China’s pastor crisis

It’s 4 am and still dark in the small town of Luhe in central China. The town is asleep, but Rev Liu Xiaofan is awake. Every day for the last 35 years, he’s risen at this time. He walks alongside the river, praying and singing, communing with God. He works a 19-hour day, seven days a week, and hasn’t had a day off in those 35 years.

Why does he do this? Because – with three other pastors – he is responsible for some 45,000 Christians over more than 900 square miles, among 244 congregations. He lives on site at his home church in Luhe town so that he can be available constantly.

“I believe in being on call 24-hours a day,” he says. “I never get a day off. It’s the way here. My daughter got married in July and even then I didn’t have the day off. For me, it’s very natural.”

Across China this situation is repeated again and again. Church growth, combined with a lag in the number of pastors being trained, means that nationally there are some 6,700 Christians for every trained pastor.

With your help, we’re trying to change that. Your support means that we’ve been able to provide the best theological library in China in Nanjing Theological Seminary. It helps the students learn. And we’re able to bring in specialist teachers to add to the quality of their learning. It all helps them when they get out into their home churches.

Rev Liu Xiaofan at Gaozhuang Village Church, near Nanjing, China

Rev Liu is now concentrating on encouraging the next generation of pastors within his churches: 12 young people from his congregations are studying in Nanjing. This gives them “a foundational grounding to become a pastor”, he says.

So back at Luhe church, it’s now early on Saturday morning and Rev Liu is taking the Saturday church service. The church is packed. Then, after a bite to eat, he jumps in the car and drives to Gaozhuang village, about half an hour away. This rural community is bringing in the rice harvest, drying the grains of rice across the roads. So he drives carefully around vast swathes of rice to get to the church. Rev Liu visits the church once a month. The rest of the time lay leaders conduct the services.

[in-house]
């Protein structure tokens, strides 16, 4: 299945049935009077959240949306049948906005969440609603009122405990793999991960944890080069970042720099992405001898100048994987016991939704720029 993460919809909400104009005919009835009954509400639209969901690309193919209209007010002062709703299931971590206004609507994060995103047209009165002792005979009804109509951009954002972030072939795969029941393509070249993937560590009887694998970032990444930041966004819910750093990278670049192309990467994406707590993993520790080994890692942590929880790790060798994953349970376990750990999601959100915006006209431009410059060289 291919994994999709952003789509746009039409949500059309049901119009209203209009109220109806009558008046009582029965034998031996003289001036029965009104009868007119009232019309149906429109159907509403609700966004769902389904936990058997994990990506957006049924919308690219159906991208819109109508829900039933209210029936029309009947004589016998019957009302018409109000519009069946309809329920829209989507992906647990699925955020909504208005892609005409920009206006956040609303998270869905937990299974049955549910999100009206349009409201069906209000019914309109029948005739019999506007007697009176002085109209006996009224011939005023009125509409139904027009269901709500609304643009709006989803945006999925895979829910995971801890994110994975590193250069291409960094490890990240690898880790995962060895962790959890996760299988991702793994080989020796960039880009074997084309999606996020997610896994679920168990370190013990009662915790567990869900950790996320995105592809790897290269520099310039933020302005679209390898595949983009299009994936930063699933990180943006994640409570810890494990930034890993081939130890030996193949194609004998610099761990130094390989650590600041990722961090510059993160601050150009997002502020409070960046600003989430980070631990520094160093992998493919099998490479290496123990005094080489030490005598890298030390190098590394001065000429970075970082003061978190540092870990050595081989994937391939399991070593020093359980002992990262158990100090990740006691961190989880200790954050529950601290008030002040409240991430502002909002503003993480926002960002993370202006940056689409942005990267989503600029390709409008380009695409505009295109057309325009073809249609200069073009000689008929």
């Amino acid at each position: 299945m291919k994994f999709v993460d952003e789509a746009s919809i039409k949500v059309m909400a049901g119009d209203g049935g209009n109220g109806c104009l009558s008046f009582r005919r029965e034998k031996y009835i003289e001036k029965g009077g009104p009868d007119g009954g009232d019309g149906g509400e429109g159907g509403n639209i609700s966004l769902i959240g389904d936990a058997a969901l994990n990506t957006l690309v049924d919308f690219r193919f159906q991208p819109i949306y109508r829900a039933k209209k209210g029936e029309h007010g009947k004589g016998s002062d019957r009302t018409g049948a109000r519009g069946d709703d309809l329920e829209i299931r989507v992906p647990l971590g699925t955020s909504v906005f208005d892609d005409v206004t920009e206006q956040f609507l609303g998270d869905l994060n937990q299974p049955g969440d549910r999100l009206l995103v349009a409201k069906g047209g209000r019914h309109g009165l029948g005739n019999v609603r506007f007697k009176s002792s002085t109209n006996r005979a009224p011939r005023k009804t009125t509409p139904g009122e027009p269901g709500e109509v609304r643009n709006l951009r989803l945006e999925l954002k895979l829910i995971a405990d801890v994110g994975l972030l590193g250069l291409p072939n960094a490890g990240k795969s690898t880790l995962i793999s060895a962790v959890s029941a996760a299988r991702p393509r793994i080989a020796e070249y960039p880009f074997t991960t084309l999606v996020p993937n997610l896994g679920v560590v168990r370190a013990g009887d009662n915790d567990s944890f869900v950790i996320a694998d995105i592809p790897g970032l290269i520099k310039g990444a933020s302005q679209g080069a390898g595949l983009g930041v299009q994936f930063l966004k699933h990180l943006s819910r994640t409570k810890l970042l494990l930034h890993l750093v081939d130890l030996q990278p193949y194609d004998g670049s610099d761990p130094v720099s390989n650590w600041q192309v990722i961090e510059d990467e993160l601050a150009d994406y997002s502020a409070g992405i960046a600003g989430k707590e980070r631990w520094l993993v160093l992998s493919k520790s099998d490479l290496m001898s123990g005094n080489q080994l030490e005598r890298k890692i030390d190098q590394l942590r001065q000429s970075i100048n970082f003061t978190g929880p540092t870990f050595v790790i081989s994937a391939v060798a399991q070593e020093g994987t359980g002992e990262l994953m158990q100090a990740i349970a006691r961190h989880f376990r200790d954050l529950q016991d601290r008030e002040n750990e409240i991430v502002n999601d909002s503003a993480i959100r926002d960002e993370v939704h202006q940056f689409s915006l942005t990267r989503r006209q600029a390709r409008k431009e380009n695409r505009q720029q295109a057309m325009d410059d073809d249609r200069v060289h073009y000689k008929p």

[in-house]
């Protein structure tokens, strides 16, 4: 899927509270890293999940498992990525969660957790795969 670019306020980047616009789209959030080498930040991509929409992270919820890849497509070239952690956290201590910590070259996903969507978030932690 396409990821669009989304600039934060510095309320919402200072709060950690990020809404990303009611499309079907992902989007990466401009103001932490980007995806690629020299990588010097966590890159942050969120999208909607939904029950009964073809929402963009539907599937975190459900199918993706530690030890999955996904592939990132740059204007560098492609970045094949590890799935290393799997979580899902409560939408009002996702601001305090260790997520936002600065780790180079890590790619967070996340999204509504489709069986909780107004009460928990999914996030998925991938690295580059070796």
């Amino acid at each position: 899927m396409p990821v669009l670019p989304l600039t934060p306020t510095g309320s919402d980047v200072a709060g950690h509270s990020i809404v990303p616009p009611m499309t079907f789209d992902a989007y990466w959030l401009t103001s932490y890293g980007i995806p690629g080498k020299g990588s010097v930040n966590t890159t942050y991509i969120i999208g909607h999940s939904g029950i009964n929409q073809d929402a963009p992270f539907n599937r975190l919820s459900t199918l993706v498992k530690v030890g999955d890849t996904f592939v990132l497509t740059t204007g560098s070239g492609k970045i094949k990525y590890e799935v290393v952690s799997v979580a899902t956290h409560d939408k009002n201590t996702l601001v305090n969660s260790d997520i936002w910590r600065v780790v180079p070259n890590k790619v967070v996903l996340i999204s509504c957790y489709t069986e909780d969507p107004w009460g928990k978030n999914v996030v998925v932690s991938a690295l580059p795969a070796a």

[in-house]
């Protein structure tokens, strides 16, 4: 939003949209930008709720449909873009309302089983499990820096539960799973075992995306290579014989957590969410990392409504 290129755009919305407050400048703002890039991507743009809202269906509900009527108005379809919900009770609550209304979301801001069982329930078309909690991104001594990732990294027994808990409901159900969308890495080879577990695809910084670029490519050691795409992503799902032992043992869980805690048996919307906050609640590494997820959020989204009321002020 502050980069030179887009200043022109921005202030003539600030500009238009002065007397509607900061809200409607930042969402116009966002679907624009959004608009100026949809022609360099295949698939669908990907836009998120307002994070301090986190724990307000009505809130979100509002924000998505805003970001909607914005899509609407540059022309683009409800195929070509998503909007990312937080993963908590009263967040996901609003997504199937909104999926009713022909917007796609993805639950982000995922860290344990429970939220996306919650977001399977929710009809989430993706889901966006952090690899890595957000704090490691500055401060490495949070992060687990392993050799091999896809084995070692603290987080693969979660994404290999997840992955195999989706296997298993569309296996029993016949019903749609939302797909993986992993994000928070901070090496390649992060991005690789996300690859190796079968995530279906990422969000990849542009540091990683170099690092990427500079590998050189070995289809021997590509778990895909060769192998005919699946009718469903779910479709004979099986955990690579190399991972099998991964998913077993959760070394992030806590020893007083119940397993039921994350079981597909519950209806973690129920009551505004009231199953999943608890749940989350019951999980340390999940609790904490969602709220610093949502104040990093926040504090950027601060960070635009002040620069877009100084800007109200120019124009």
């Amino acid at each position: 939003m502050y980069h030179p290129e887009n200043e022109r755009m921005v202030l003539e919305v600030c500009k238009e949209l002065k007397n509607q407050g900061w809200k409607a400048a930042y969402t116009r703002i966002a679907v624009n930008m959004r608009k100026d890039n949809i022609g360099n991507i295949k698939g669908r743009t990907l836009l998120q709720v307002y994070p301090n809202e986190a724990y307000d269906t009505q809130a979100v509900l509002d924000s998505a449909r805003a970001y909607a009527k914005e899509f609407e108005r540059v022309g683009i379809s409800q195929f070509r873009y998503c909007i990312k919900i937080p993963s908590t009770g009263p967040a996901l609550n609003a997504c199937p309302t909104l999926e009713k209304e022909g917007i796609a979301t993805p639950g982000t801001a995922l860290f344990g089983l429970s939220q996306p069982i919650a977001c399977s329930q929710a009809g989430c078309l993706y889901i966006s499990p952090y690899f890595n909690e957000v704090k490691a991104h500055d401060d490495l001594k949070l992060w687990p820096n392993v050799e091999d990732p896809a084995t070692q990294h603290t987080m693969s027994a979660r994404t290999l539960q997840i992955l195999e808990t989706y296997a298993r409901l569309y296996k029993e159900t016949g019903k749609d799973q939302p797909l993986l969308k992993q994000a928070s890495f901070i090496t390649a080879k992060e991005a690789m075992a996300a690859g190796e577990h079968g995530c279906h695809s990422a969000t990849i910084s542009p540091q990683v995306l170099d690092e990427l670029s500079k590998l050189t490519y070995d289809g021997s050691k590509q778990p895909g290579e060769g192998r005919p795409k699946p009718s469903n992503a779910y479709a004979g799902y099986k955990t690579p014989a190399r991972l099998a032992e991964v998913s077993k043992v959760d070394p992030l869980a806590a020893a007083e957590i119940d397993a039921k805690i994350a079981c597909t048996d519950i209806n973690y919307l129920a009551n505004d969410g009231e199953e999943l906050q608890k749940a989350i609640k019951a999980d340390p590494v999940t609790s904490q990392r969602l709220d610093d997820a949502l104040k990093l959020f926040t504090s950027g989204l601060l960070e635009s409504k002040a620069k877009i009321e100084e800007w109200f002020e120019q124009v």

Yu Mei Ping, 69, is one of the church members. “Because our church is not that rich we can’t afford our own pastor,” she says. The idea of the church having its own pastor is beyond her. It would be ‘unimaginable’ she says, and ‘inexpressible joy’.

Back at the town church in Luhe, it’s 6.45 pm on Saturday night and a Bible study starts with singing. This is where Revd Liu starts to train lay leaders, some of whom may go on to become theologically-trained pastors like him. Everyone is up and clapping. There’s a very cheerful atmosphere. Around 70 people are seated at rows of desks on a Saturday night to learn more about the Bible.

The next morning, Luhe church starts filling up at 5 am. By 7 am, more than 1,200 people have arrived. Late-comers for the 7.50 am service sit outside in the late winter sunshine. Among them is Duan Yonghua, 56, who’s here with his grandson. “I come to church because of God’s goodness,” he says. “My sister was called to the Lord first and I have seen a change in her life and so I came too. Now the whole family comes to the church.”

This is the case across China where it’s estimated that 40 million people are Christians. One million more join the Church every year. But at Nanjing Seminary, there are just 400 students. Two thousand have been trained since it opened in 1952. Rev Liu spends Sunday afternoon at Long Ci village where 700 people are attending the service. The church is so overwhelmed that they are digging the foundations of a new, larger building.

But they are also laying down foundations for its spiritual future, as Chen Jingchun, 28, the Sunday School teacher, plans to go to Nanjing to train to be a pastor. “I couldn’t do my job without the training,” he says. “I could try my best to love the kids. They would feel my love, but to teach the Bible I really need to be trained.”

So, in the coming years, it may be that as new pastors like Jingchun join the churches, Revd Liu could have a day off. What would you do with it, I ask? He looks rather blank. “I’ve never thought about relaxing,” he says. “Each time when I think I will have a short break, something crops up.”

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